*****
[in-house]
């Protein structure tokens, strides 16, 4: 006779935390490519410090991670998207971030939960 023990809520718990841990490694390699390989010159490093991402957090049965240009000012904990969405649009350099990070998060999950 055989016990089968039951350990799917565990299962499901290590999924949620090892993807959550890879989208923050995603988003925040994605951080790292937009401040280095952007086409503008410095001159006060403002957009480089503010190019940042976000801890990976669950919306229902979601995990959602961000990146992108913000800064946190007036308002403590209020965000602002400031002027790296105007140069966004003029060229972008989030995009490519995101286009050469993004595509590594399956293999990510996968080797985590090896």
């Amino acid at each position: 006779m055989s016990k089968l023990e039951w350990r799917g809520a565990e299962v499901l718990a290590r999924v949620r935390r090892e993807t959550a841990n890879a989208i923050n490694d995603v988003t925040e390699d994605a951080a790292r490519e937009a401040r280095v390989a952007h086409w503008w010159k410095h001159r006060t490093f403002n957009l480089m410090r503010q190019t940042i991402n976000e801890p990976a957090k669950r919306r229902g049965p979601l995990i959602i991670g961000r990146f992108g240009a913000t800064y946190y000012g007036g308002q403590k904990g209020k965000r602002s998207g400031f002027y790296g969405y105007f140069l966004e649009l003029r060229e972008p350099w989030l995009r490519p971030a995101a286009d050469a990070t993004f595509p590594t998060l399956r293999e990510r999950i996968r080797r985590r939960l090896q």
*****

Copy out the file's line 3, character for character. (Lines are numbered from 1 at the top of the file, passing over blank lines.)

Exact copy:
């Amino acid at each position: 006779m055989s016990k089968l023990e039951w350990r799917g809520a565990e299962v499901l718990a290590r999924v949620r935390r090892e993807t959550a841990n890879a989208i923050n490694d995603v988003t925040e390699d994605a951080a790292r490519e937009a401040r280095v390989a952007h086409w503008w010159k410095h001159r006060t490093f403002n957009l480089m410090r503010q190019t940042i991402n976000e801890p990976a957090k669950r919306r229902g049965p979601l995990i959602i991670g961000r990146f992108g240009a913000t800064y946190y000012g007036g308002q403590k904990g209020k965000r602002s998207g400031f002027y790296g969405y105007f140069l966004e649009l003029r060229e972008p350099w989030l995009r490519p971030a995101a286009d050469a990070t993004f595509p590594t998060l399956r293999e990510r999950i996968r080797r985590r939960l090896q």